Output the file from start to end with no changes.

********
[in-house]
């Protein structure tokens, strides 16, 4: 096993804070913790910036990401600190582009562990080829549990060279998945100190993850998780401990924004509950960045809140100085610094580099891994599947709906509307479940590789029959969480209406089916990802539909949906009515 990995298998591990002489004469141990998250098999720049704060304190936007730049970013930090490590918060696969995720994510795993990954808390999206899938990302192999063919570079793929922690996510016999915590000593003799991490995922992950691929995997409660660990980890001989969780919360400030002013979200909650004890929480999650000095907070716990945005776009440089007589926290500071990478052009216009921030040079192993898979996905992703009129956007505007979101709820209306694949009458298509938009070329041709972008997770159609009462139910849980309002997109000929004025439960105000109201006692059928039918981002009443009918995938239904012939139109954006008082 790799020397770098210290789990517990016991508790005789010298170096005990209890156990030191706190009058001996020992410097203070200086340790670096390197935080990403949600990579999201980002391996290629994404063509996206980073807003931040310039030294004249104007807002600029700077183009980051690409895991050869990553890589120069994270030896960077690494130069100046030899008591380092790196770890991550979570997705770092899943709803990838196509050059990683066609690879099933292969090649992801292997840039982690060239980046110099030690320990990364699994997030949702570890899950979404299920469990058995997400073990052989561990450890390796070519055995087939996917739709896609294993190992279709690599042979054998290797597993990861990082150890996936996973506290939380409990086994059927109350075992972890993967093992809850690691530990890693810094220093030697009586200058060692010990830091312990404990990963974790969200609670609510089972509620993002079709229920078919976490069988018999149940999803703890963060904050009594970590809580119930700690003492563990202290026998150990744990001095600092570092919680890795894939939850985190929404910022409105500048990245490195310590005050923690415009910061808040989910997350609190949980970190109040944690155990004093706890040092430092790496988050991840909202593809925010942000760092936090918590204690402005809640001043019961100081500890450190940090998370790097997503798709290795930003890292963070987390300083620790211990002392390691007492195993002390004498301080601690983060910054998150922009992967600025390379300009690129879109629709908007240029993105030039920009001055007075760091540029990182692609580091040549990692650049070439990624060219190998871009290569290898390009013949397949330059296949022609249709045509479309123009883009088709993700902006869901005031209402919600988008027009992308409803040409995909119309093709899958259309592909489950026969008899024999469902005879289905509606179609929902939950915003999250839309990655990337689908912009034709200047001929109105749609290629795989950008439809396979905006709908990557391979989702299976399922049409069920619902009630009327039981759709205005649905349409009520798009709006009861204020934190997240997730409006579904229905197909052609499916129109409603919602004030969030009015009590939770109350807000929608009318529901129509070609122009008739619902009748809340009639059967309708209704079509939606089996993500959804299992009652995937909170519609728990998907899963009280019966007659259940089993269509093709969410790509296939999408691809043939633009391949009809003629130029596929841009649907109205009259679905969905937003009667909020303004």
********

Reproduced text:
[in-house]
């Protein structure tokens, strides 16, 4: 096993804070913790910036990401600190582009562990080829549990060279998945100190993850998780401990924004509950960045809140100085610094580099891994599947709906509307479940590789029959969480209406089916990802539909949906009515 990995298998591990002489004469141990998250098999720049704060304190936007730049970013930090490590918060696969995720994510795993990954808390999206899938990302192999063919570079793929922690996510016999915590000593003799991490995922992950691929995997409660660990980890001989969780919360400030002013979200909650004890929480999650000095907070716990945005776009440089007589926290500071990478052009216009921030040079192993898979996905992703009129956007505007979101709820209306694949009458298509938009070329041709972008997770159609009462139910849980309002997109000929004025439960105000109201006692059928039918981002009443009918995938239904012939139109954006008082 790799020397770098210290789990517990016991508790005789010298170096005990209890156990030191706190009058001996020992410097203070200086340790670096390197935080990403949600990579999201980002391996290629994404063509996206980073807003931040310039030294004249104007807002600029700077183009980051690409895991050869990553890589120069994270030896960077690494130069100046030899008591380092790196770890991550979570997705770092899943709803990838196509050059990683066609690879099933292969090649992801292997840039982690060239980046110099030690320990990364699994997030949702570890899950979404299920469990058995997400073990052989561990450890390796070519055995087939996917739709896609294993190992279709690599042979054998290797597993990861990082150890996936996973506290939380409990086994059927109350075992972890993967093992809850690691530990890693810094220093030697009586200058060692010990830091312990404990990963974790969200609670609510089972509620993002079709229920078919976490069988018999149940999803703890963060904050009594970590809580119930700690003492563990202290026998150990744990001095600092570092919680890795894939939850985190929404910022409105500048990245490195310590005050923690415009910061808040989910997350609190949980970190109040944690155990004093706890040092430092790496988050991840909202593809925010942000760092936090918590204690402005809640001043019961100081500890450190940090998370790097997503798709290795930003890292963070987390300083620790211990002392390691007492195993002390004498301080601690983060910054998150922009992967600025390379300009690129879109629709908007240029993105030039920009001055007075760091540029990182692609580091040549990692650049070439990624060219190998871009290569290898390009013949397949330059296949022609249709045509479309123009883009088709993700902006869901005031209402919600988008027009992308409803040409995909119309093709899958259309592909489950026969008899024999469902005879289905509606179609929902939950915003999250839309990655990337689908912009034709200047001929109105749609290629795989950008439809396979905006709908990557391979989702299976399922049409069920619902009630009327039981759709205005649905349409009520798009709006009861204020934190997240997730409006579904229905197909052609499916129109409603919602004030969030009015009590939770109350807000929608009318529901129509070609122009008739619902009748809340009639059967309708209704079509939606089996993500959804299992009652995937909170519609728990998907899963009280019966007659259940089993269509093709969410790509296939999408691809043939633009391949009809003629130029596929841009649907109205009259679905969905937003009667909020303004």